Yesterday AFTE intervened in lawsuit no. 8931/65 filed by some lawyers in front of the administrative court against the minister of mass media and others demanding a stop and cancellation of the decree permitting the broadcasting of the Iranian series “Joseph El Seddki” on some channels transmitting through the Egyptian satellite “Nilesat”. The plaintiffs based their claim on successive fatwas by El Azhar institution enforcing a religious ban on embodiment of characters of prophets in drama, cinema or TV programs. The court decided to postpone processing the lawsuit to the 8th of January 2011 to undertake adversarial procedures against Melody Drama and Kawthar channels and complete procedures for AFTE’s intervention in the lawsuit.
AFTE believes that those kinds of lawsuits constitute a threat to freedom of thought and creativity as well as a violation of the rights of citizens to watch such artistic production and be exposed to the various and different points of view. Furthermore the Egyptian constitution grants this freedom, without any restrictions in article 49. Accordingly the request to stop the broadcasting of the TV series on the basis of thosefatwas constitutes a breach to the constitution, which has often affected freedom of creativity and artists.
AFTE believes that the use of lawsuits to impose censorship on artists or creative works is one of many forms of censorship, except that in this case it acquires a religious character. The motivation of those who file those lawsuits is to impose what is religiously permitted (halal) and what is religiously forbidden (haram) based only on the conclusions of the official religious institution represented by Al Azhar. Examples include the several lawsuits demanding the closure of some Shiite channels such as Anwar and Fadak because they differ from the Sunni tradition; and the lawsuit demanding the burning of the books of “Gamal El Banna” claiming his writings constitute contempt of the Muslim religion.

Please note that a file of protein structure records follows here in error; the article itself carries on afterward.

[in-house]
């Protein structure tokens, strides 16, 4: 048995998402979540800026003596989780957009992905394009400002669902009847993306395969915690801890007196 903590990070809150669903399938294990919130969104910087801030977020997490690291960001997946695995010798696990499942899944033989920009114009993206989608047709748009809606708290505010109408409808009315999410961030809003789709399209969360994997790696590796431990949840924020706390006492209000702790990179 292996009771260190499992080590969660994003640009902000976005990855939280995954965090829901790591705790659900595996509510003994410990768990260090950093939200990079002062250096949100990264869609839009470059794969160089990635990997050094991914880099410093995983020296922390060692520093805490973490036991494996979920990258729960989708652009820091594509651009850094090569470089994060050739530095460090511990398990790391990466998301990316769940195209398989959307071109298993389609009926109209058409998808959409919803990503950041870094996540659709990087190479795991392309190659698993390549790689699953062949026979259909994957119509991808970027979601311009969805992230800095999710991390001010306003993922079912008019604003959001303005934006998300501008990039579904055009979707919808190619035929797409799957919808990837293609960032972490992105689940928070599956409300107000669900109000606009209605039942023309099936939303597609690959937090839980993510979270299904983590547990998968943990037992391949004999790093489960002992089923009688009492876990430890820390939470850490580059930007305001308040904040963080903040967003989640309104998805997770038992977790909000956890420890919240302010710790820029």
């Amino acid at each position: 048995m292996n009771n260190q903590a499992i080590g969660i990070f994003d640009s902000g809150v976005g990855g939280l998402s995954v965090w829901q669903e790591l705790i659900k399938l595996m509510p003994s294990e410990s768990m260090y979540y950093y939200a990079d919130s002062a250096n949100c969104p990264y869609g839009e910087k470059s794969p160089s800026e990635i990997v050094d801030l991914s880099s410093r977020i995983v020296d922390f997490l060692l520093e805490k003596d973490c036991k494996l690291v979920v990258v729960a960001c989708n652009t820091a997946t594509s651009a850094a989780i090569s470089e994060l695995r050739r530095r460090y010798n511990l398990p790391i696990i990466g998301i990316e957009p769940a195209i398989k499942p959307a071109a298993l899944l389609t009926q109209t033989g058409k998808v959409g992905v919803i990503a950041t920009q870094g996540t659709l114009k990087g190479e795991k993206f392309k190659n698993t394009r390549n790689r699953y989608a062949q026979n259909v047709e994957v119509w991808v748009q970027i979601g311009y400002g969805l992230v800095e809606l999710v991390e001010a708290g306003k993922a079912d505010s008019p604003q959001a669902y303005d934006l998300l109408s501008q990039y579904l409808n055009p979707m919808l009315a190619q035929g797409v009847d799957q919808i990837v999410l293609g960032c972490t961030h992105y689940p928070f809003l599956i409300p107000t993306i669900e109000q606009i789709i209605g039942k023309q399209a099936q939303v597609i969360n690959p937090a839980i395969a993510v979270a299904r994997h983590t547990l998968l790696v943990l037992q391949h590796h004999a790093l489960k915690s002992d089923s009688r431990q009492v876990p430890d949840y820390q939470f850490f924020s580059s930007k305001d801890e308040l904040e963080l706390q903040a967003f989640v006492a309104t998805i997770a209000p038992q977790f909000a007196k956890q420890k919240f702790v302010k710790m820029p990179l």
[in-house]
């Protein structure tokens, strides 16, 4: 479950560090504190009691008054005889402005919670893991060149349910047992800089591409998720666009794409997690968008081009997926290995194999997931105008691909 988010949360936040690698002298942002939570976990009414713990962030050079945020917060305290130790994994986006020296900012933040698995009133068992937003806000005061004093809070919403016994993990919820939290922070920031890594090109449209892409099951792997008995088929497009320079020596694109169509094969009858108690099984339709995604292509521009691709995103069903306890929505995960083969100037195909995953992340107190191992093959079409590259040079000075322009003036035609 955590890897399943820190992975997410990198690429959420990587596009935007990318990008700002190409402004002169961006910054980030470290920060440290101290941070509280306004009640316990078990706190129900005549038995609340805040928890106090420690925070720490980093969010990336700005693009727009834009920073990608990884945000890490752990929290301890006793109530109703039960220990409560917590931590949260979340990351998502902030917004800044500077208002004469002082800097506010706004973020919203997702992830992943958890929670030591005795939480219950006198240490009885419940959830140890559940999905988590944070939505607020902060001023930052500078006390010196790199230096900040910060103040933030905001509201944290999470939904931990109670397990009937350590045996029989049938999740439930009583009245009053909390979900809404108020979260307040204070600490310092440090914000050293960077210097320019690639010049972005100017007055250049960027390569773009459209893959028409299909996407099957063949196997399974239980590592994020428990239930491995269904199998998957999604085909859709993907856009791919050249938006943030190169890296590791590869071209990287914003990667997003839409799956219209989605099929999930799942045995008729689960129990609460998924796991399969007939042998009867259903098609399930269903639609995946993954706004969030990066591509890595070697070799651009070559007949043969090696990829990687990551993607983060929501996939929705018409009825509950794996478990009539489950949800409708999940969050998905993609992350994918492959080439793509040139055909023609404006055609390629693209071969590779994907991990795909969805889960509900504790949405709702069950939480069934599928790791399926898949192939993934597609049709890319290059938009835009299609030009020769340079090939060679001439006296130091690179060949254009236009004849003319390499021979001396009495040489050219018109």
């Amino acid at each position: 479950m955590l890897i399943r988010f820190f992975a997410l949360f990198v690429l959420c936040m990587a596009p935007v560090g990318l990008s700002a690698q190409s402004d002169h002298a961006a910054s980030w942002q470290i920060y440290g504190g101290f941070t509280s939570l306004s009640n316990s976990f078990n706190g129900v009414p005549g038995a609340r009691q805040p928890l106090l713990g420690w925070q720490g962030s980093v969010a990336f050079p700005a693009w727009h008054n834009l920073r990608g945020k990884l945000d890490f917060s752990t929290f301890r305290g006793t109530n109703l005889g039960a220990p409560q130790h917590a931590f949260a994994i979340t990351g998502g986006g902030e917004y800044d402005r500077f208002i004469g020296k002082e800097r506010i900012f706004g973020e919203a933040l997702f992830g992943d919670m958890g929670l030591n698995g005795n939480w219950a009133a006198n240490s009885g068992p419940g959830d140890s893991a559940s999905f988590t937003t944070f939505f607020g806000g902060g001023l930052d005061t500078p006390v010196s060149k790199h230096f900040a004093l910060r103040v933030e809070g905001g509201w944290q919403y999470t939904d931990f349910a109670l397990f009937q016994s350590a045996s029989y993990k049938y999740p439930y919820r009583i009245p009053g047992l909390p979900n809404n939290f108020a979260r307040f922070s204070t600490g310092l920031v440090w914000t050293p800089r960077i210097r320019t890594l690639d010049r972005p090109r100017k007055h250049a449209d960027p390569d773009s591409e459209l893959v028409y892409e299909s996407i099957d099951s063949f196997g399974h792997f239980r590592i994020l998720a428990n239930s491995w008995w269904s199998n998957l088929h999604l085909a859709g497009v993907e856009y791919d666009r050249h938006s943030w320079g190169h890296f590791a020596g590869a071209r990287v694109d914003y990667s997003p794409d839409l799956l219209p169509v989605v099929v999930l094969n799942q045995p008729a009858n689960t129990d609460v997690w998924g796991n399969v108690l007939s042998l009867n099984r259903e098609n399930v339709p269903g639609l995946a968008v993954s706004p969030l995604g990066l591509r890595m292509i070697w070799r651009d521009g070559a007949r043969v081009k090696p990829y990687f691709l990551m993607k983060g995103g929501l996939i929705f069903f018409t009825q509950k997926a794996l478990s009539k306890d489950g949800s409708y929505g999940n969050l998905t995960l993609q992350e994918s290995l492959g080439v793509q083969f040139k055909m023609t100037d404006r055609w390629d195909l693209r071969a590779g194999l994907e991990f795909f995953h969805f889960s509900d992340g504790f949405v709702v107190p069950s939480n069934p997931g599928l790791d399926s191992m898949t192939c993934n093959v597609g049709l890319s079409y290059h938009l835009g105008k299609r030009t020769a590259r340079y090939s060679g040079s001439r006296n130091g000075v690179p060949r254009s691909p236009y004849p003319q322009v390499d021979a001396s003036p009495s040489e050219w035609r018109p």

AFTE also believes that a cancellation of the TV series would constitute a strong blow to the freedom of theater, cinema and TV, all of which are important inventions of humanity, exposing people to different aspects of life. We might agree or disagree with their content but ion any case that content should not be censored or restricted as long as it does not incite hatred and racism.
Finally AFTE refuses the selective logic behind the lawsuits and the demand to impose restrictions on some selected artistic works, since the same plaintiffs had a few weeks ago raised a lawsuit in front of the same court demanding the cancellation of administrative decrees to stop the broadcast of some religious channels. AFTE recognizes a flagrant double standard in understanding freedom, which requires us to defend all artistic works even if perceived by some as contrary to certain religious beliefs. Otherwise freedom of creativity would be void of any meaning, and would be mere ink on the paper of the constitution without reflection in real life.